Hearings and Business Meetings

SD-366 Energy Committee Hearing Room 02:30 PM

Mr. Geoff Baekey

Pricewaterhouse Coopers

 

 


Testimony Of

 

Geoffrey A. Baekey
Senior Manager, PricewaterhouseCoopers, LLP


Before The
Subcommittee On National Parks


United States Senate


July 14, 2005

 

 

 

 

 

 

 

Mr. Chairman and distinguished members of the Committee, I want to thank you for the opportunity to testify today regarding business practices within the National Park Service.   I am Geoff Baekey, a Senior Manager at PricewaterhouseCoopers, and I work extensively with the National Park Service on business related issues.

Over the next few minutes, I would like to provide you with my perspective on how PwC has worked with the National Park Service to incorporate best business practices.  Furthermore, I plan to provide you with specific examples of how the NPS has utilized these new practices to enhance their mission.

Since 2000, PricewaterhouseCoopers has been working closely with the National Park Service to enhance their concessions program. As you know, this is one of the largest business-based programs in the NPS, generating over $800 Million in gross revenues and serving millions of visitors.  Back when PwC was first hired, the NPS faced a significant backlog of small and large concessions contracts.  In addition, the Park Service was just beginning to implement changes resulting from a new law governing concessions.  These major hurdles required a new way of looking at the business of managing the concessions program.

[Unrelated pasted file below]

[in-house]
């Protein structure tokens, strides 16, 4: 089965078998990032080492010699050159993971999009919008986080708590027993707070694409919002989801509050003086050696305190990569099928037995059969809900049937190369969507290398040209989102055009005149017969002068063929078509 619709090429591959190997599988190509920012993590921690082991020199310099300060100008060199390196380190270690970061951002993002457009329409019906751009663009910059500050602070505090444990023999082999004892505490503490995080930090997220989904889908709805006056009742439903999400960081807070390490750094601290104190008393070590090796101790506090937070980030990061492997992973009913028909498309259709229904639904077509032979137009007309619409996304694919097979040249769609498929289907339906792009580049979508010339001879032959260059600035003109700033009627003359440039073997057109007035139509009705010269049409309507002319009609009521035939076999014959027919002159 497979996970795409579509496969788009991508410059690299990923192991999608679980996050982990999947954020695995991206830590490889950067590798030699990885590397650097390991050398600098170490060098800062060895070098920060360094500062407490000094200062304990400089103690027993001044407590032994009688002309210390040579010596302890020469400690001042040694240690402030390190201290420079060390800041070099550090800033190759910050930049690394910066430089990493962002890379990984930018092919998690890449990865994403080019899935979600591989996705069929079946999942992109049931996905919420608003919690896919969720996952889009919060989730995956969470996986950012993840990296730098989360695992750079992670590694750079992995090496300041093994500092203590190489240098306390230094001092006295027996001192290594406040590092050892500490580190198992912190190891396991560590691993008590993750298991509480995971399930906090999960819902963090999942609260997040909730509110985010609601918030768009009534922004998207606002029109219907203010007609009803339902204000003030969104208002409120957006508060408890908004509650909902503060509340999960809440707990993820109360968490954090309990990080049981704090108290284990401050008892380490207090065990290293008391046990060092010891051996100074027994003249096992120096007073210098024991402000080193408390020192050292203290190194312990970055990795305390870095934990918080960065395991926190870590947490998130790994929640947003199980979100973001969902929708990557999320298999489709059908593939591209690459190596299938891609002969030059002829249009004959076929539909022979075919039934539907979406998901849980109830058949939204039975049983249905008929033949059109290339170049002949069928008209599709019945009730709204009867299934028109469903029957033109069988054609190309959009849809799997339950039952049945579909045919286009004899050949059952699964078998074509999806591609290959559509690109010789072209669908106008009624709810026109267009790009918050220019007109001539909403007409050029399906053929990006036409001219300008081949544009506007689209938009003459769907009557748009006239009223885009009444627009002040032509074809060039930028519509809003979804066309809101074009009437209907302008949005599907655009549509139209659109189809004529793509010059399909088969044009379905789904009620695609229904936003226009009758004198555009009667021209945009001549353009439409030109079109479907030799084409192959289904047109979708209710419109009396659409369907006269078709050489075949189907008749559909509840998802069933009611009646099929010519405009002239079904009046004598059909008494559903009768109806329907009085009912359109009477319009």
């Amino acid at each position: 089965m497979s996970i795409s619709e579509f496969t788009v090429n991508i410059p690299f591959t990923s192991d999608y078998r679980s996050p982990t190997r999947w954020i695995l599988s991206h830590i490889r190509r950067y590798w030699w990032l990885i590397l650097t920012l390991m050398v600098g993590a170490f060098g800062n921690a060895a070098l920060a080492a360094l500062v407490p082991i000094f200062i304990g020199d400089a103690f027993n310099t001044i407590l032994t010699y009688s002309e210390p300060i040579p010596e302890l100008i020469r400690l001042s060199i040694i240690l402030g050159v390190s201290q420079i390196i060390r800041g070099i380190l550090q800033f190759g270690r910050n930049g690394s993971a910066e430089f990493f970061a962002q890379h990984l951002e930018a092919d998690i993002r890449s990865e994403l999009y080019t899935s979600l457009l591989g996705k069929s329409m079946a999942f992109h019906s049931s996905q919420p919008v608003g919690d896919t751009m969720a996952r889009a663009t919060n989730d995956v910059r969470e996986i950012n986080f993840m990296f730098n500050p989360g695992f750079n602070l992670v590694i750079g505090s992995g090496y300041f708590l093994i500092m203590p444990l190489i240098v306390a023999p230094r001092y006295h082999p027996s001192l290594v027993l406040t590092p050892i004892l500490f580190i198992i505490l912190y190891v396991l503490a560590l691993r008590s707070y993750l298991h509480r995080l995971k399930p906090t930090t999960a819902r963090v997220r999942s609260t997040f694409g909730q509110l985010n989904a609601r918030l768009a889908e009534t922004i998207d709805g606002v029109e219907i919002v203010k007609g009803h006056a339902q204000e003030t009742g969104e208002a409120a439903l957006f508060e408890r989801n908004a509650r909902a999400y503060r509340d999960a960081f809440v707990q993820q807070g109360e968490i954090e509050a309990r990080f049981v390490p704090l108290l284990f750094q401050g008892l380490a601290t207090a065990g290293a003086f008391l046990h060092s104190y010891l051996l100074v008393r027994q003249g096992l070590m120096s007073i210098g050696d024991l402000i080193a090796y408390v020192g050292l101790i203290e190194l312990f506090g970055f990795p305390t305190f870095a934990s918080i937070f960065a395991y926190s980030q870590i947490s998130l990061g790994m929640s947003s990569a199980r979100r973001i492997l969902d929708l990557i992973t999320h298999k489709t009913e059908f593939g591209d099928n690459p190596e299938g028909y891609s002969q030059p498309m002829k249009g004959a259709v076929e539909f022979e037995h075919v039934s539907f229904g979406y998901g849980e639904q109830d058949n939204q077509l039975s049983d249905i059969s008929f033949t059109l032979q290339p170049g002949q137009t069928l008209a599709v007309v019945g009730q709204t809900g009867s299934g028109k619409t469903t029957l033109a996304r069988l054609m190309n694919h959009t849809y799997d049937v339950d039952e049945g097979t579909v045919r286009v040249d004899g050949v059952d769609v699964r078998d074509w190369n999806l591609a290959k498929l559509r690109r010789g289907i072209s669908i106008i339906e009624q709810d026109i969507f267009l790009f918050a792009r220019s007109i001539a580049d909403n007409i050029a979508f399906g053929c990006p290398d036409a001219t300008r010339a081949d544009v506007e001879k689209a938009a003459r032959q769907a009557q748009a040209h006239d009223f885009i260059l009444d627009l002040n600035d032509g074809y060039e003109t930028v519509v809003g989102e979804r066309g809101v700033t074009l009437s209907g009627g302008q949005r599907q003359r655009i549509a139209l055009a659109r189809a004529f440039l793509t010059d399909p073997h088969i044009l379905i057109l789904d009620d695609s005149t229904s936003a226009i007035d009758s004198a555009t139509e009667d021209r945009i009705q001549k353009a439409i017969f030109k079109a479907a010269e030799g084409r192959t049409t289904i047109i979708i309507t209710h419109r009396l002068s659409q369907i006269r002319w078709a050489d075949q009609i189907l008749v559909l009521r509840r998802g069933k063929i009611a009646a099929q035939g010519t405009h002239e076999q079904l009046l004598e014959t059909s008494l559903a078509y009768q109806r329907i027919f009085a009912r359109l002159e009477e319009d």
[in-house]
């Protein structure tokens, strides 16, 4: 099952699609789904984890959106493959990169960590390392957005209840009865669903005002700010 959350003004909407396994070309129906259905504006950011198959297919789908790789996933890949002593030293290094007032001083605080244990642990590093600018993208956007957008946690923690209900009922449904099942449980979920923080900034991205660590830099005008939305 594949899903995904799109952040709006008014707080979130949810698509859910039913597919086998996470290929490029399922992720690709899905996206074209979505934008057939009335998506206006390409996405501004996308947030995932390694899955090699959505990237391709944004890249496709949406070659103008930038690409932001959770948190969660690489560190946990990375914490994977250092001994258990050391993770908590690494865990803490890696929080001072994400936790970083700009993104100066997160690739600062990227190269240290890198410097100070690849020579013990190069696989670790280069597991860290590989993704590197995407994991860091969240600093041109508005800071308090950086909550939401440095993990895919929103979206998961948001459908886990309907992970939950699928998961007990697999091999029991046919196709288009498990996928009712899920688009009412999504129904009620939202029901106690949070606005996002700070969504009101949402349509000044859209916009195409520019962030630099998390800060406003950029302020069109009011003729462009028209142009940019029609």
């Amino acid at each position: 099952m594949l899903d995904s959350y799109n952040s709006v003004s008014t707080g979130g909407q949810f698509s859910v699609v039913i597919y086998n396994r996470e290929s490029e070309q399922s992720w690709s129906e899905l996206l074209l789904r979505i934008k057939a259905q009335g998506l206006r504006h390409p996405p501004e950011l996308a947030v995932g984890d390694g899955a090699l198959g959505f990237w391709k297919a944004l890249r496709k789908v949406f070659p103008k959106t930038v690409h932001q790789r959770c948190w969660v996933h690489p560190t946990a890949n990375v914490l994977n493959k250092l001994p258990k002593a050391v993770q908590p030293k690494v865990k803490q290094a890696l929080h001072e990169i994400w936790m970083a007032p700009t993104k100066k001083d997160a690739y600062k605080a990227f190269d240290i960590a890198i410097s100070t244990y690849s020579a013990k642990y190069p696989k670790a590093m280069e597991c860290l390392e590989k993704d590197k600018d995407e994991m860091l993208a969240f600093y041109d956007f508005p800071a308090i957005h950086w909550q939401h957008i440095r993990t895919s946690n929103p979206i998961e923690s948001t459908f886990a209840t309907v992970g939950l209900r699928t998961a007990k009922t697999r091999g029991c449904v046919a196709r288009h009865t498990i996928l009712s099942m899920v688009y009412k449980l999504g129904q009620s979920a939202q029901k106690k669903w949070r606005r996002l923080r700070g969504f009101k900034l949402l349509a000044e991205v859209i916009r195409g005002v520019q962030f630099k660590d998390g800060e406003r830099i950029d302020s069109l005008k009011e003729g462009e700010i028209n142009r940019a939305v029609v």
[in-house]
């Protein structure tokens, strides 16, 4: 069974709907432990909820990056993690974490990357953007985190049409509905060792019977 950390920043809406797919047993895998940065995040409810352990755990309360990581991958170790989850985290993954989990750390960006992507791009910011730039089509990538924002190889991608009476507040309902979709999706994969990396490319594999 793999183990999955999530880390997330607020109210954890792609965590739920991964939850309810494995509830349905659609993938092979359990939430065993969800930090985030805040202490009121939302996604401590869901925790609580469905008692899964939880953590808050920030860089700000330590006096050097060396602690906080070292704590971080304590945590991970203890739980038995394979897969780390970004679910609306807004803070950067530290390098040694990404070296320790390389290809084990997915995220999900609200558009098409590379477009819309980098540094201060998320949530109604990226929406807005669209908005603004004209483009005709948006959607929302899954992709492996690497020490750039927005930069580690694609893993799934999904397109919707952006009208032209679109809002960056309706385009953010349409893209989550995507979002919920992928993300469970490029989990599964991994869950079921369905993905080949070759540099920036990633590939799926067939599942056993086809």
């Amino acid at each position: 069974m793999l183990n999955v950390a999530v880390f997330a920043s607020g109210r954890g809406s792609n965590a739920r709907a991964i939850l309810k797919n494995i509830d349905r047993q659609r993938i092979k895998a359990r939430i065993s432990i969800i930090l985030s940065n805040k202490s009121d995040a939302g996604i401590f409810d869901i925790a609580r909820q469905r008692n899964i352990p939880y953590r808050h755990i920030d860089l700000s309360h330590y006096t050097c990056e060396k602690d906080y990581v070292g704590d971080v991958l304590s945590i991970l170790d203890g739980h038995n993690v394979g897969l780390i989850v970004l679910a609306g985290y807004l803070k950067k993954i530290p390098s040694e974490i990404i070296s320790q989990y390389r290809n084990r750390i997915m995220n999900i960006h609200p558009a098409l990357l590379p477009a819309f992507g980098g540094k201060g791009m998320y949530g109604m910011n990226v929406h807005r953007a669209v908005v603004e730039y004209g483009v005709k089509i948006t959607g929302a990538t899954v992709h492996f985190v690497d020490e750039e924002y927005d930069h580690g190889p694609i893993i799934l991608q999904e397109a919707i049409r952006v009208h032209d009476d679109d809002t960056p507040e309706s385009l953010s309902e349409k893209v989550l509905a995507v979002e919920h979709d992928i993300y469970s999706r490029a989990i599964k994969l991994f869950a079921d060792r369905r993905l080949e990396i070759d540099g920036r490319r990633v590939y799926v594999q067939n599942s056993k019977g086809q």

Initially, the NPS engaged PwC to complete a comprehensive review of the concession program.  One of the major findings from this review was that the NPS needed to treat the largest and most complex of the concessions contracts with a much higher level of business and financial scrutiny than the smaller ones.  PwC identified 50 contracts which necessitated this heightened set of business procedures.

From 2000 until today, PwC and the NPS have worked closely to develop detailed strategic contracting plans for the “big 50” contracts.  This involved having a multi-disciplined team of experts (financial, legal, engineering, valuation, etc.) to assemble new contracts.   Most of these new contracts have 10 to 20 year terms, so in essence, we were developing and implementing long-term business plans for visitor services with local park and regional support. 

When we first commenced our work, PwC and their subcontractors were responsible for most aspects of the contracting process. Over time, however, NPS professionals have been taking on a greater share of the contract due diligence and prospectus development processes. One recent example of this is in the Intermountain Region. 

The Intermountain Region has the greatest proportion of large concession contracts in the NPS.  Over the past year, the Region has been recruiting and hiring managers with MBAs from top business schools or from recognized consulting firms to work in their business management division. In addition, the Region has been conducting on the job training with these managers to provide them with the tools they need to be effective in the field.  Today, IMRO managers are taking on a more significant role in the contracting process for “big 50” contracts.  With their strong business backgrounds, these professionals can handle overall project management, as well as much of the drafting of the prospectus documents.